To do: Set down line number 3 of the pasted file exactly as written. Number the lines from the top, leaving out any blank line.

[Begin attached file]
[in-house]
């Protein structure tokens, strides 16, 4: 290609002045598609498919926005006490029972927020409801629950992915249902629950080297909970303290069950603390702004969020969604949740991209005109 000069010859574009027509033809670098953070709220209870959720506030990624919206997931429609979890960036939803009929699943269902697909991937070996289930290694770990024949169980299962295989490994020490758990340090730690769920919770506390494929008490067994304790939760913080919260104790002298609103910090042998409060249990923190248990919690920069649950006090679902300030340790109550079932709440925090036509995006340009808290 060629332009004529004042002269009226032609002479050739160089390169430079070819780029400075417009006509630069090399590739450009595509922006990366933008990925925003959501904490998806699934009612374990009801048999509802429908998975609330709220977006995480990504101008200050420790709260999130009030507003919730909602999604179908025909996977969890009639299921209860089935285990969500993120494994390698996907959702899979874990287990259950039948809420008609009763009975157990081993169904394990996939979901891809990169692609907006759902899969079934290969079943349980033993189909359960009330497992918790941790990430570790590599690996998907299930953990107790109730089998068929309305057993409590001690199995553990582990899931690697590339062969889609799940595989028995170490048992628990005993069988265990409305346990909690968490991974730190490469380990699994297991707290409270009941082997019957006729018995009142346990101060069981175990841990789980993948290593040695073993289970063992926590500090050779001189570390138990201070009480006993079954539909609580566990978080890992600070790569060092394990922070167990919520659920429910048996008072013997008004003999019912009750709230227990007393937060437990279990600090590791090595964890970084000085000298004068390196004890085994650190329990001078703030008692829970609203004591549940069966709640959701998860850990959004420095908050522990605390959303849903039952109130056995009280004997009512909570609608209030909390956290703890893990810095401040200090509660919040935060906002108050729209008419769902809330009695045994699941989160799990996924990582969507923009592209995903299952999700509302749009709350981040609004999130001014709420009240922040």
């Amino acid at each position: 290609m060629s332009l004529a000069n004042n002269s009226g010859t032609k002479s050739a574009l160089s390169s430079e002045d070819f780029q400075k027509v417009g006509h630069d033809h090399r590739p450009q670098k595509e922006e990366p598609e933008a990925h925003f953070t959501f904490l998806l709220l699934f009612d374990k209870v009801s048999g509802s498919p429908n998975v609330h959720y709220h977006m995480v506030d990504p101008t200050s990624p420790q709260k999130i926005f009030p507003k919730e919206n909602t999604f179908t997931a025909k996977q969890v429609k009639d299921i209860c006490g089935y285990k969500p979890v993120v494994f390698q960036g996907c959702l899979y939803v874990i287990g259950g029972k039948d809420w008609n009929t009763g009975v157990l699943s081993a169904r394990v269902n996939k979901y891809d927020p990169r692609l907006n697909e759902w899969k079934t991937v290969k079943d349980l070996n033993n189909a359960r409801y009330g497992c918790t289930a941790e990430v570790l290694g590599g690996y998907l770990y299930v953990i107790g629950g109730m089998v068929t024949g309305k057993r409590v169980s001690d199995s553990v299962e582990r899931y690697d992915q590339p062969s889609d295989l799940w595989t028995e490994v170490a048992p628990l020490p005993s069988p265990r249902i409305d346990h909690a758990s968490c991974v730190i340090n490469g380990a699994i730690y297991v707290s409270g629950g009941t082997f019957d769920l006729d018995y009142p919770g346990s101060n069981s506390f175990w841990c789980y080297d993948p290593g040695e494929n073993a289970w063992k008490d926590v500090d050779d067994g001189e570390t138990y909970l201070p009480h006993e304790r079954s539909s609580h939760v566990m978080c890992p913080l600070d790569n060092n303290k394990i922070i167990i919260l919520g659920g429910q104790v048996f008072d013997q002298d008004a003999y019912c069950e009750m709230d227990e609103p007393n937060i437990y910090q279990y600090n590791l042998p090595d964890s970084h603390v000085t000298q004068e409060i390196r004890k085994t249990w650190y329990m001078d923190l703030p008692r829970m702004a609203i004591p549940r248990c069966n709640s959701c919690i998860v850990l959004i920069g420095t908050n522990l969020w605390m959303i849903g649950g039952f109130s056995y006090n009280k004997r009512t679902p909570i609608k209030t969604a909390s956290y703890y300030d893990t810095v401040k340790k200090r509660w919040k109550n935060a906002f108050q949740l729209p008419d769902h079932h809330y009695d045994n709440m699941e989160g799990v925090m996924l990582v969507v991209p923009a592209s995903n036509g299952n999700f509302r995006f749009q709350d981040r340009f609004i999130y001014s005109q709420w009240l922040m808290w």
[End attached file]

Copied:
């Amino acid at each position: 290609m060629s332009l004529a000069n004042n002269s009226g010859t032609k002479s050739a574009l160089s390169s430079e002045d070819f780029q400075k027509v417009g006509h630069d033809h090399r590739p450009q670098k595509e922006e990366p598609e933008a990925h925003f953070t959501f904490l998806l709220l699934f009612d374990k209870v009801s048999g509802s498919p429908n998975v609330h959720y709220h977006m995480v506030d990504p101008t200050s990624p420790q709260k999130i926005f009030p507003k919730e919206n909602t999604f179908t997931a025909k996977q969890v429609k009639d299921i209860c006490g089935y285990k969500p979890v993120v494994f390698q960036g996907c959702l899979y939803v874990i287990g259950g029972k039948d809420w008609n009929t009763g009975v157990l699943s081993a169904r394990v269902n996939k979901y891809d927020p990169r692609l907006n697909e759902w899969k079934t991937v290969k079943d349980l070996n033993n189909a359960r409801y009330g497992c918790t289930a941790e990430v570790l290694g590599g690996y998907l770990y299930v953990i107790g629950g109730m089998v068929t024949g309305k057993r409590v169980s001690d199995s553990v299962e582990r899931y690697d992915q590339p062969s889609d295989l799940w595989t028995e490994v170490a048992p628990l020490p005993s069988p265990r249902i409305d346990h909690a758990s968490c991974v730190i340090n490469g380990a699994i730690y297991v707290s409270g629950g009941t082997f019957d769920l006729d018995y009142p919770g346990s101060n069981s506390f175990w841990c789980y080297d993948p290593g040695e494929n073993a289970w063992k008490d926590v500090d050779d067994g001189e570390t138990y909970l201070p009480h006993e304790r079954s539909s609580h939760v566990m978080c890992p913080l600070d790569n060092n303290k394990i922070i167990i919260l919520g659920g429910q104790v048996f008072d013997q002298d008004a003999y019912c069950e009750m709230d227990e609103p007393n937060i437990y910090q279990y600090n590791l042998p090595d964890s970084h603390v000085t000298q004068e409060i390196r004890k085994t249990w650190y329990m001078d923190l703030p008692r829970m702004a609203i004591p549940r248990c069966n709640s959701c919690i998860v850990l959004i920069g420095t908050n522990l969020w605390m959303i849903g649950g039952f109130s056995y006090n009280k004997r009512t679902p909570i609608k209030t969604a909390s956290y703890y300030d893990t810095v401040k340790k200090r509660w919040k109550n935060a906002f108050q949740l729209p008419d769902h079932h809330y009695d045994n709440m699941e989160g799990v925090m996924l990582v969507v991209p923009a592209s995903n036509g299952n999700f509302r995006f749009q709350d981040r340009f609004i999130y001014s005109q709420w009240l922040m808290w």